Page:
Digital Domain, the Venice-based visual effects house responsible for the effects work on “Titanic,” won’t be making much, if any, money from the job, according to one of its founding owners, CEO Scott Ross.
Ross also asserted that, contrary to some industry reports, “Titanic” helmer and DD co-owner Cameron will not be profiting directly through billing for post-production cost overruns either.
“When we first bid this show, Digital Domain gave up all profits to help get the movie made,” Ross told Daily Variety.
But sources close to the f/x house said that IBM and Cox Communications, DD’s two investors, were concerned that DD’s margin would be squeezed by the demands of Cameron’s over-budget, over-schedule project.
In fact, an insider said, the exclusive deal that makes DD the effects house for all of helmer James Cameron’s movies has a built-in profit margin, but it is “less than industry standard.”
That’s mixed news for IBM and Cox, the latter of which has already lost plenty on its other Hollywood investment, Rysher Entertainment.
Profit margins are already thin in the f/x industry. But if the company has to take a cut when it works on big movies for its co-owner and principal director, where’s the benefit?
“You do that to establish a relationship with a producer or director,” said Ross, a former president of Industrial Light & Magic, “in order to continue to have projects in the future. Or if the show is so extraordinary that it furthers your technology, or if you are so excited about a show that you just have to do it.”
DD is also counting on Oscar’s gleam to help attract digital talent at a time when every f/x house is competing fiercely for computer artists.
Neither Cox nor IBM could be reached for comment.
Ross also said, “We’re delivering the effects, according to our contract with Fox, within first two weeks of July.”
Ross conceded that additional effects shots have been piled on by Cameron. But those costs would not be shouldered by DD. “For additional work, we’ve had to go back to Fox for more funds,” Ross said.
But the f/x industry is buzzing about the digitally created extras that Cameron has cast in certain scenes in “Titanic.” A clip screened at ShoWest showed a synthespian tumble from the deck of the sinking ship into the cold Atlantic. The word is that DD is making extraordinary strides in this brave and very expensive new world of visual effects.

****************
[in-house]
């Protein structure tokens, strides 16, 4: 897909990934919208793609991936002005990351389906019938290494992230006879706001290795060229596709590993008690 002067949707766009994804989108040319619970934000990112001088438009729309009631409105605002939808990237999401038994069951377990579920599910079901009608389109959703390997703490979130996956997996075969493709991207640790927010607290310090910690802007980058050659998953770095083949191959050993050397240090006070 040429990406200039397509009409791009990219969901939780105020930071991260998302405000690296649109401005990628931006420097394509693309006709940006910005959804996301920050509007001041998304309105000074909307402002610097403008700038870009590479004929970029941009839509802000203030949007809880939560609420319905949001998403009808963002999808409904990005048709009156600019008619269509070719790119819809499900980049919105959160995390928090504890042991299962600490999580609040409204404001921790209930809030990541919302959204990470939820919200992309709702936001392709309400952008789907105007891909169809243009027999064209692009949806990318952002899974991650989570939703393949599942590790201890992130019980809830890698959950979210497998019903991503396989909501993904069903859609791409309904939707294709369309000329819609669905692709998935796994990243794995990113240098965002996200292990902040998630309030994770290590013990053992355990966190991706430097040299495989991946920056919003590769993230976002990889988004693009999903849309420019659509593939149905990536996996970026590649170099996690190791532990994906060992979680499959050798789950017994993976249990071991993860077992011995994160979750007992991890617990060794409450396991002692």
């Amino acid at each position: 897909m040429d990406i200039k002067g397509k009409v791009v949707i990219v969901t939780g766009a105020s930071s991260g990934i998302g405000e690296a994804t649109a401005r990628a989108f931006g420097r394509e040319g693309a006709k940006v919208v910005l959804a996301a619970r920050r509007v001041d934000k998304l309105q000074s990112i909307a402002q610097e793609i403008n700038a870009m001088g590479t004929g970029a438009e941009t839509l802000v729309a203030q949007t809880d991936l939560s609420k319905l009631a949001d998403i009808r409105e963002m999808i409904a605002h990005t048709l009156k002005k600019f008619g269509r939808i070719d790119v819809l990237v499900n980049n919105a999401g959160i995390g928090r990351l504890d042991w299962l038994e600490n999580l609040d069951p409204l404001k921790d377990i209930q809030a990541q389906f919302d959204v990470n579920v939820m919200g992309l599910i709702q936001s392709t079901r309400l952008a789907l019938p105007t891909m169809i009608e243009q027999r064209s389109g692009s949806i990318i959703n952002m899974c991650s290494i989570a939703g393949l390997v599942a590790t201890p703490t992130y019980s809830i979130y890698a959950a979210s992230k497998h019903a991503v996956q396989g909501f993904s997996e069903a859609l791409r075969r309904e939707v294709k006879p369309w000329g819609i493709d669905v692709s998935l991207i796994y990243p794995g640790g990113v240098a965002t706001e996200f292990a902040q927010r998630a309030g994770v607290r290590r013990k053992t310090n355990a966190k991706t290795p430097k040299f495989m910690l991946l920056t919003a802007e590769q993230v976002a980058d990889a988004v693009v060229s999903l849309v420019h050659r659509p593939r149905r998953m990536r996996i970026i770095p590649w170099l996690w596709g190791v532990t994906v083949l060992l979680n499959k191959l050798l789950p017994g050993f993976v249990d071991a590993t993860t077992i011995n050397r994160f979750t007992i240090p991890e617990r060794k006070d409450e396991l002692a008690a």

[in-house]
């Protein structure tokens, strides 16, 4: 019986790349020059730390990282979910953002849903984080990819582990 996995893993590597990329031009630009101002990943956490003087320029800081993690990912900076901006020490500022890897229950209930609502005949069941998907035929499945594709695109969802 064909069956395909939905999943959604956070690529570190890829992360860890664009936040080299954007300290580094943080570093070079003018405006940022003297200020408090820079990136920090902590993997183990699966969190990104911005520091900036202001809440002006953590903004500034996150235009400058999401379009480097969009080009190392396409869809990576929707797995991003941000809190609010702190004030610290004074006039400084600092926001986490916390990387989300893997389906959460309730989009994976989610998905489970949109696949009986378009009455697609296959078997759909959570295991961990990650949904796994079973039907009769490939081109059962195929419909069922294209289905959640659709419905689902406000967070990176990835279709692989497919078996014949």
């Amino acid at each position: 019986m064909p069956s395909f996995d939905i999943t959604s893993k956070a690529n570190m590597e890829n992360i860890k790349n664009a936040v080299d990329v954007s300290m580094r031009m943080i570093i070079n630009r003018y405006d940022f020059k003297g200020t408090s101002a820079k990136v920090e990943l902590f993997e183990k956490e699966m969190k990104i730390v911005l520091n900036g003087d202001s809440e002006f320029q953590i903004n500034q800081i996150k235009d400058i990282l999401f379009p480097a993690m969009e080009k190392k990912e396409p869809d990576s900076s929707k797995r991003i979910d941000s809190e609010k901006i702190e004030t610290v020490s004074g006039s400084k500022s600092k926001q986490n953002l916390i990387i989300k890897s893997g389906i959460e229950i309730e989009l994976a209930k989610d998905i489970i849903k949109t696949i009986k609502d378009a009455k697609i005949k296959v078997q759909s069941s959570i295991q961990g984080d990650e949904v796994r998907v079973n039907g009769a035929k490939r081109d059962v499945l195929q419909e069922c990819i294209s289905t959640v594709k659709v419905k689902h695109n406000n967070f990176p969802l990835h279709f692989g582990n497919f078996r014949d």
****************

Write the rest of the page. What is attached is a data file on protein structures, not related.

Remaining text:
“They’ve got digital extras just walking around,” said one f/x industry source who had seen some rough footage.
Ross declined to comment on the synthespian effects, except to say, “One of the reasons we’ve decided to take the work was because the technology would put us ahead of the pack.”
That was the case, Ross said, with Cameron’s “The Abyss” at ILM, the film that introduced morphing to the film vocabulary: “We decided not to make any money, in order to establish a relationship with an exciting new filmmaker.”
Ross took that relationship with him when he left ILM to found Digital Domain together with Cameron and animatronics whiz Stan Winston. Cameron owns one-third of the founders’ share of 29.7%. Ross said Cameron receives no salary, no fee and no payments through DD on the “Titanic” job, or through any other work on any movie DD has done to date.
“The idea, of course,” said Ross, “is for the profits to flow through to the shareholders. That hasn’t happened so far.”
Cameron, as an owner, profits from any business that builds the value of his company.
But so do the employees, for whom 12% of the company’s shares are reserved. The arrangement is modeled on Silicon Valley startups that hold onto talent with relatively low salaries by enlisting them in profit-sharing plans that promise to turn vested employees into millionaires once a company goes public.
An IPO is contemplated, said Ross, but the offering is not on the near horizon. The current state of the market would not be conducive to a public offering, in any case.
But Ross and his company won’t go begging. DD boarded the “Titanic” after finishing off “The Fifth Element,” a not inexpensive effects job for Gaumont.
Now Cameron is cutting the film on a fleet of Avid editing systems docked at his home, which is connected to DD through sophisticated high-speed networks. Working with him are editors Conrad Buff and Richard Harris.